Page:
Global Stock Market Valuations in 2016

I talk a lot about global stock market valuations on this blog.  For those unfamiliar with my work, here is an old article “Everything you Need to Know about the CAPE ratio“, or you can pick up my book Global Value. I believe long term valuation metrics are incredibly useful in predicting long term future stock returns.  But, value is a blunt tool and understanding how the macro environment affects what people are willing to pay for stocks, and cash flows, is vital.

Rob at Research Affiliates has done a lot of great work with the CAPE ratio.

Below are a few screenshots from a Powerpoint presentation he gave to the Q Group this fall.  For those unfamiliar, the Q Group is a quant forum that has been around for 50 years that hosts seminars with some of the top quants, fund managers and academics in the world.  They charge $6,500 for membership, but they post all of their presentations and audio, so just think of how much I’ve already saved you in 2016! (Homepage with links here.)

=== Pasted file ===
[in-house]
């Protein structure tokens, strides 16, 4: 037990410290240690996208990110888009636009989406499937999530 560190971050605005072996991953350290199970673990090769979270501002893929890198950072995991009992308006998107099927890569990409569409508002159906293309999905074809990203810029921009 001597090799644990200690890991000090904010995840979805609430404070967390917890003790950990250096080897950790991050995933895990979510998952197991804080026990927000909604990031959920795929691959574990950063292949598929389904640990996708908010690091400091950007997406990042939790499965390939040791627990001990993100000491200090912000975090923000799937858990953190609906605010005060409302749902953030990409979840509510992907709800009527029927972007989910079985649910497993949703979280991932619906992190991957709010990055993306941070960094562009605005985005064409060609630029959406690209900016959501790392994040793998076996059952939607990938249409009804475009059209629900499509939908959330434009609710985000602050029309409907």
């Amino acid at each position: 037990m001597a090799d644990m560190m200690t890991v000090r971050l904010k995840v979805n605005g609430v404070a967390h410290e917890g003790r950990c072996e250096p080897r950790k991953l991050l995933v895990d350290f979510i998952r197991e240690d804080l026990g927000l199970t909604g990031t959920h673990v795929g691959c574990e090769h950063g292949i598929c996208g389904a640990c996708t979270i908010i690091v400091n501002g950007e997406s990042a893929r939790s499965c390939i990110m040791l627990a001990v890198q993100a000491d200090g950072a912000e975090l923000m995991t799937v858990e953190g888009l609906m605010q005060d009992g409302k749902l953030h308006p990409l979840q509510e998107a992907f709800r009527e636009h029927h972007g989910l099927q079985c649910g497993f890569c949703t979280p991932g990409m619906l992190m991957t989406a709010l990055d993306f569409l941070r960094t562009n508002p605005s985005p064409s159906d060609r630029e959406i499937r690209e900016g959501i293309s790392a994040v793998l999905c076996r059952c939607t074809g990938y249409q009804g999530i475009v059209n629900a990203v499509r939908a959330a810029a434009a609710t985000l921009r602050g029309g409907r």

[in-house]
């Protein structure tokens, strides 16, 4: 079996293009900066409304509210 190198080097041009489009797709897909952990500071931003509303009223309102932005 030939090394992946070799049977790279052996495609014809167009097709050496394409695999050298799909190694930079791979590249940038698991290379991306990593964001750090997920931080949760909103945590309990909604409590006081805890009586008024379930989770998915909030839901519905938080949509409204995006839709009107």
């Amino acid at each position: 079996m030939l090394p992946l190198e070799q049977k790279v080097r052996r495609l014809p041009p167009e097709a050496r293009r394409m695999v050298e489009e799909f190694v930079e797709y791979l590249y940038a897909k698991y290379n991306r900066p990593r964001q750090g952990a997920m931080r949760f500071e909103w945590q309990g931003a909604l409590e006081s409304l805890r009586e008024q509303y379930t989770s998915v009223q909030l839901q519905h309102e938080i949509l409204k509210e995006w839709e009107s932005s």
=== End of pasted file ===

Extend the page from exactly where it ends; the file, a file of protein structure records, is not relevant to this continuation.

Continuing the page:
The valuation metric that is suggesting low single digit returns for US stocks is also suggesting some whopping double digit returns for emerging markets.

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One of the key observations is that investors are willing to pay more for stocks when they are in the inflation “safe zone” of around 1-4%, and ditto for real interest rates.  Why?  Likely future cash flows are more certain and less likely to be eroded by inflation, or deflationary problems.

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And the same thing occurs in foreign markets:


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So where do we stand with markets now?  Some are expensive (US, Japan) and some are really cheap (Europe, Russia)…Broad foreign developed is around 15 and emerging around 12.  We update long term valuations metrics quarterly on The Idea Farm and will send them out tomorrow.

Enjoy your Sunday and Go Broncos!

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